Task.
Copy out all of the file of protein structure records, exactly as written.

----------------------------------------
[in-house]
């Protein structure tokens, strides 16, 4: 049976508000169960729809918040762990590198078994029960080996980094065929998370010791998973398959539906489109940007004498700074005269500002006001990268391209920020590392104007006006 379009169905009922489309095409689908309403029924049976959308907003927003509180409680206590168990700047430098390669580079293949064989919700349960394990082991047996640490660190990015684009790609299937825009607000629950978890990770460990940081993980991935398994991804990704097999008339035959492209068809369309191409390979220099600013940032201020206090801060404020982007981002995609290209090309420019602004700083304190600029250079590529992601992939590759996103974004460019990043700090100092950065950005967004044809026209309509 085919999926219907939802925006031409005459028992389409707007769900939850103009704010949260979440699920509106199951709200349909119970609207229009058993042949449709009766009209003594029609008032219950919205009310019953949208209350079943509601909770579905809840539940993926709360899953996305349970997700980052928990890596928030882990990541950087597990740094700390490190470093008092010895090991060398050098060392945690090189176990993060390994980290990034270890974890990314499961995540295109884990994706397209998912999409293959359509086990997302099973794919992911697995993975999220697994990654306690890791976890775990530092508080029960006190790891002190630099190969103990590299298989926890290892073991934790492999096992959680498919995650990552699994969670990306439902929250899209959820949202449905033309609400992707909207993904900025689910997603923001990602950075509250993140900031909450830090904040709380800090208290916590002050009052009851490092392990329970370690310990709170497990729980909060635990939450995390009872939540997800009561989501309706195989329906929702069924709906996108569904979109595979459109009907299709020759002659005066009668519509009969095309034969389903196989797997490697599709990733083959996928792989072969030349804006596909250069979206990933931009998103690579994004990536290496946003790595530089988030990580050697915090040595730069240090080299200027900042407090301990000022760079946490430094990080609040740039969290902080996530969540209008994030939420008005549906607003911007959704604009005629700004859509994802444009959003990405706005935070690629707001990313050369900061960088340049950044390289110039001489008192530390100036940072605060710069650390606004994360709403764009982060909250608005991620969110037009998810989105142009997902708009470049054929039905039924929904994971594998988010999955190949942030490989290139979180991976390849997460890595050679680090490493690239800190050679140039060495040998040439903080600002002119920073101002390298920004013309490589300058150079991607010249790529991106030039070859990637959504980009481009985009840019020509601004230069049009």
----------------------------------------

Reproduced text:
[in-house]
């Protein structure tokens, strides 16, 4: 049976508000169960729809918040762990590198078994029960080996980094065929998370010791998973398959539906489109940007004498700074005269500002006001990268391209920020590392104007006006 379009169905009922489309095409689908309403029924049976959308907003927003509180409680206590168990700047430098390669580079293949064989919700349960394990082991047996640490660190990015684009790609299937825009607000629950978890990770460990940081993980991935398994991804990704097999008339035959492209068809369309191409390979220099600013940032201020206090801060404020982007981002995609290209090309420019602004700083304190600029250079590529992601992939590759996103974004460019990043700090100092950065950005967004044809026209309509 085919999926219907939802925006031409005459028992389409707007769900939850103009704010949260979440699920509106199951709200349909119970609207229009058993042949449709009766009209003594029609008032219950919205009310019953949208209350079943509601909770579905809840539940993926709360899953996305349970997700980052928990890596928030882990990541950087597990740094700390490190470093008092010895090991060398050098060392945690090189176990993060390994980290990034270890974890990314499961995540295109884990994706397209998912999409293959359509086990997302099973794919992911697995993975999220697994990654306690890791976890775990530092508080029960006190790891002190630099190969103990590299298989926890290892073991934790492999096992959680498919995650990552699994969670990306439902929250899209959820949202449905033309609400992707909207993904900025689910997603923001990602950075509250993140900031909450830090904040709380800090208290916590002050009052009851490092392990329970370690310990709170497990729980909060635990939450995390009872939540997800009561989501309706195989329906929702069924709906996108569904979109595979459109009907299709020759002659005066009668519509009969095309034969389903196989797997490697599709990733083959996928792989072969030349804006596909250069979206990933931009998103690579994004990536290496946003790595530089988030990580050697915090040595730069240090080299200027900042407090301990000022760079946490430094990080609040740039969290902080996530969540209008994030939420008005549906607003911007959704604009005629700004859509994802444009959003990405706005935070690629707001990313050369900061960088340049950044390289110039001489008192530390100036940072605060710069650390606004994360709403764009982060909250608005991620969110037009998810989105142009997902708009470049054929039905039924929904994971594998988010999955190949942030490989290139979180991976390849997460890595050679680090490493690239800190050679140039060495040998040439903080600002002119920073101002390298920004013309490589300058150079991607010249790529991106030039070859990637959504980009481009985009840019020509601004230069049009």